New York criminal law does not, generally speaking, attach criminal liability to actions that are not accompanied by the requisite level of “guilty knowledge,” or mens rea. Thus, most New York crimes are broken down into at least two elements, the “act” element, and the “knowledge” or “intent” element. Even when a New York criminal statute does not specify that a certain level of knowledge or intent is required, courts will read in such a requirement. Possessory offenses are an excellent example of how this principle is applied by the courts.
A possessory offense is one in which the “act” element of the crime is fulfilled merely by possessing a prohibited object. New York drug and gun crimes are common examples of possessory crimes. For example, under New York Consolidated Laws Article 265, “a person is guilty of criminal possession of a firearm when he or she … possesses any firearm.”
At first glance, the wording of the statute would seem to indicate that anyone who has a weapon in their possession, regardless of whether they know they possess it, is guilty of the offense. However, criminal law disfavors this type of strict liability. Thus, courts generally require that a defendant knowingly possess a firearm before imposing criminal liability. It is important to note that the term “knowingly” goes to the object itself, and not the prohibited nature of the object. For example, a defendant who knowingly possesses a weapon but does not know that it is illegal to possess the weapon will be found to have “possessed” the illegal weapon.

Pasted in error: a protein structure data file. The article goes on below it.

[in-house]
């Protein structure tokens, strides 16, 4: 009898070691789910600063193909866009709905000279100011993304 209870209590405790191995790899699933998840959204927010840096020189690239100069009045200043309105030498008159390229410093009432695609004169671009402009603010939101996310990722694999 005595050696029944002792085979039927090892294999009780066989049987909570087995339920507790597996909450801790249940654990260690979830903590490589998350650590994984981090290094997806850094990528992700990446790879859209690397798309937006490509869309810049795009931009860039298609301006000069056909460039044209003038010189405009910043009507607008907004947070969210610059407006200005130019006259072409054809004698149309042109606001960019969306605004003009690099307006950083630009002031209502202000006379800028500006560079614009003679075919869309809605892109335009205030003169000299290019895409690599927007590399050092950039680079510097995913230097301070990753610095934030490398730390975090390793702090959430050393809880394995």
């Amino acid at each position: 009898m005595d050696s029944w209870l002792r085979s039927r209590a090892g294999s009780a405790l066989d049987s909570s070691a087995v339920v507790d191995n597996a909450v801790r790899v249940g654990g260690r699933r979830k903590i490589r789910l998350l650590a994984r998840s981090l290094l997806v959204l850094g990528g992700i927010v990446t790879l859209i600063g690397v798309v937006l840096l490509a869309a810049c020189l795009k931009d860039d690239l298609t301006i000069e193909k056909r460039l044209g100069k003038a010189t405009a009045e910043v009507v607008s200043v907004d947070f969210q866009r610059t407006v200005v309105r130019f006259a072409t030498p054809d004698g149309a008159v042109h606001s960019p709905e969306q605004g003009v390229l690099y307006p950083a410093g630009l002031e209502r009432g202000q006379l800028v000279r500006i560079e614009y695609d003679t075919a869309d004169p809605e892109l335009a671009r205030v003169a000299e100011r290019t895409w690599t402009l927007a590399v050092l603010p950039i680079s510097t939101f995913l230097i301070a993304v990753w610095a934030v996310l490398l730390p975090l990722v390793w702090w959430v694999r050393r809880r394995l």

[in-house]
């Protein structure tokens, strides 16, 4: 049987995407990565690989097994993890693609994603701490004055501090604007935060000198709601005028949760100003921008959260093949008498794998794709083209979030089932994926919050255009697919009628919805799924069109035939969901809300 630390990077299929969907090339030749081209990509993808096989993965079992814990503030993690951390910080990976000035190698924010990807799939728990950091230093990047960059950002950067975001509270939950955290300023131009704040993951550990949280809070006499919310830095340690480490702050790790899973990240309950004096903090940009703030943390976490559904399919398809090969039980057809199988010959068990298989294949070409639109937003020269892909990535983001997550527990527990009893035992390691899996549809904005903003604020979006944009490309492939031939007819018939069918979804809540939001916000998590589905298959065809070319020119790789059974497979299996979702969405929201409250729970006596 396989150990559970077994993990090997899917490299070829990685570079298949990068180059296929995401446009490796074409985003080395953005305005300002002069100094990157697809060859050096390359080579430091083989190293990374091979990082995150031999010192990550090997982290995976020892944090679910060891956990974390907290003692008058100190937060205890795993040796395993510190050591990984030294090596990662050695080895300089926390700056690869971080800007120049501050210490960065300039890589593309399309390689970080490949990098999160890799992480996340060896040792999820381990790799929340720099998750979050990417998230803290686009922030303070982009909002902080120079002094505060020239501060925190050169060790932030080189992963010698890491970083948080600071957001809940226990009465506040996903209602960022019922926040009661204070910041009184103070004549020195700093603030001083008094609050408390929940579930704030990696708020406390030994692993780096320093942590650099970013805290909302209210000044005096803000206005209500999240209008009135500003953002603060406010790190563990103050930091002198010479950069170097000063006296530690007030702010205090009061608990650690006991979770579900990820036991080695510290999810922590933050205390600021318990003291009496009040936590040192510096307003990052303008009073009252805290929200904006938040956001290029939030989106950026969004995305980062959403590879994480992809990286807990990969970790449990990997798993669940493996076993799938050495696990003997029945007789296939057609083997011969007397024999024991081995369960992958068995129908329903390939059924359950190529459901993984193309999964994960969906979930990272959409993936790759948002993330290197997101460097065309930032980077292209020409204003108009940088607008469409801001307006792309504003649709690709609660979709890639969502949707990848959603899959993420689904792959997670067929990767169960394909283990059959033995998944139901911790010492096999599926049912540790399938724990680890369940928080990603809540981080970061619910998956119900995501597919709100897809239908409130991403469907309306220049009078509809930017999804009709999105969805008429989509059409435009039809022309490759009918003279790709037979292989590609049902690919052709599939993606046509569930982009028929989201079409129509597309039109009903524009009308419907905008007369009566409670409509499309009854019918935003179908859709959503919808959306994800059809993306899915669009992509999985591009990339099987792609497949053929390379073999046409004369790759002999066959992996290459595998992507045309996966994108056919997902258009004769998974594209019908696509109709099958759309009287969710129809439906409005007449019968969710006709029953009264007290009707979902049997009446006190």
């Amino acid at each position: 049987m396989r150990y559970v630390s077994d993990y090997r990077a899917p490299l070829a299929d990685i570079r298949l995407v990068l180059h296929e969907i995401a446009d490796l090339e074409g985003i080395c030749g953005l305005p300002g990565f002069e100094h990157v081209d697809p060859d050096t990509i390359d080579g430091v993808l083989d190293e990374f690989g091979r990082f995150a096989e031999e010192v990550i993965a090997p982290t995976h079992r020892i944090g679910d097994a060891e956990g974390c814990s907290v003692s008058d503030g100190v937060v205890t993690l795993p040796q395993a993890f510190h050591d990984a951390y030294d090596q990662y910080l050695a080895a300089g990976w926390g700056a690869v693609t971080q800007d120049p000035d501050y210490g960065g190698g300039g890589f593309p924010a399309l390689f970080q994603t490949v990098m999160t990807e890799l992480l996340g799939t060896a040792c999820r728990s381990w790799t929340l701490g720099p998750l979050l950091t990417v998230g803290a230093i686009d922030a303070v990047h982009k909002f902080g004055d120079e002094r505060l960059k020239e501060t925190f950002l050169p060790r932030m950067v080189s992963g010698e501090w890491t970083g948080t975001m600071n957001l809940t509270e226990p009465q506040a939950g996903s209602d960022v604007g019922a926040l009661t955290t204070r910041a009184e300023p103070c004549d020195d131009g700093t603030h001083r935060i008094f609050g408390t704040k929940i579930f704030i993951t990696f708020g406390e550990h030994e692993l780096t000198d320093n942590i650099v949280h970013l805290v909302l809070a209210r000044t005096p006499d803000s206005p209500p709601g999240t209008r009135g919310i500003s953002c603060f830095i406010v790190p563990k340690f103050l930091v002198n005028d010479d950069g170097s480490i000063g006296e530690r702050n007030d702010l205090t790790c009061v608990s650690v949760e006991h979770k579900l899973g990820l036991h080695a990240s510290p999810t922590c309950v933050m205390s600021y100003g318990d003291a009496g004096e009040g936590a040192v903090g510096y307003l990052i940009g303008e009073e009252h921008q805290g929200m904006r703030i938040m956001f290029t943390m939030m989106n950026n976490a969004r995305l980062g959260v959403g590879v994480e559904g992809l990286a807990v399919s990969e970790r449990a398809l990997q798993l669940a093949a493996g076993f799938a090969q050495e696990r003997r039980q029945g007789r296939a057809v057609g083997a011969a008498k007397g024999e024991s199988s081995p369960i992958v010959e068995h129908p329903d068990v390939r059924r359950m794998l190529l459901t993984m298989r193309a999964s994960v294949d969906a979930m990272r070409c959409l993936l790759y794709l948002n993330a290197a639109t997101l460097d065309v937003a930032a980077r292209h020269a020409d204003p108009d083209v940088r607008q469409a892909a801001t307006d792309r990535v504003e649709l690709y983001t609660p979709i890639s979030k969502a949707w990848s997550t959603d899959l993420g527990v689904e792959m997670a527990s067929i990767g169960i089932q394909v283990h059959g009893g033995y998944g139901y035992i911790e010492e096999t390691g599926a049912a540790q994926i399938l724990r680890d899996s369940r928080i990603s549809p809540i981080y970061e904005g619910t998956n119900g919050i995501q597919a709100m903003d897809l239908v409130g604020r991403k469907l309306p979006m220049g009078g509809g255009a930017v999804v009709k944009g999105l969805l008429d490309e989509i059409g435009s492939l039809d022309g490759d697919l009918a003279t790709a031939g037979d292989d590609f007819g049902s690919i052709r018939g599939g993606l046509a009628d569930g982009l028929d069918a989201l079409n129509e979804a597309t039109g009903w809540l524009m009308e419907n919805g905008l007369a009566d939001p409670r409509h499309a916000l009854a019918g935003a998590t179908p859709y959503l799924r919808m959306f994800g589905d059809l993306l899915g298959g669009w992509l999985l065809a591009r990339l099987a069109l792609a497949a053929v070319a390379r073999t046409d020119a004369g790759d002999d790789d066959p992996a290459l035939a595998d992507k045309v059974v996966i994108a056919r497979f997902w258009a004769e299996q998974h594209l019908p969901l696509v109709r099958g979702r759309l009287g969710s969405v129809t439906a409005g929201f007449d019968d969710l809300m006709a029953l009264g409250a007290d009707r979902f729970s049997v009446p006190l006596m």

A related concept is that of constructive possession. The term constructive possession refers to possession of an object that is not necessarily on a defendant’s person, but is still within their “dominion and control.” Constructive possession often comes up in cases involving prohibited objects that are found in a car or other area where multiple people had access. For example, in a recent New York appellate case, the court found that the defendant “possessed” a handgun that was found on the area of the front-passenger floorboard of the car in which the defendant was the front-seat passenger. The court concluded that “based on the location and position of the firearm, which was visible [on the floorboard] of the passenger seat …, and the fact that defendant was seated in that passenger seat, … the jury was … entitled to accept or reject the permissible inference that the defendant possessed the weapon.”
Have You Been Arrested for a New York Possessory Offense?
If you have been arrested for the possession of drugs or prohibited weapons, contact the New York criminal law firm of Tilem & Associates. While it may initially seem difficult to beat a charge of gun or drug possession, especially if the prohibited items were taken from your person, the skilled New York criminal defense attorneys at Tilem & Associates can help. We have extensive experience filing motions to suppress physical evidence, including guns and drugs, and are prepared to argue all arguable motions on your behalf. To learn more, call 877—377-8666 to schedule a free consultation today.
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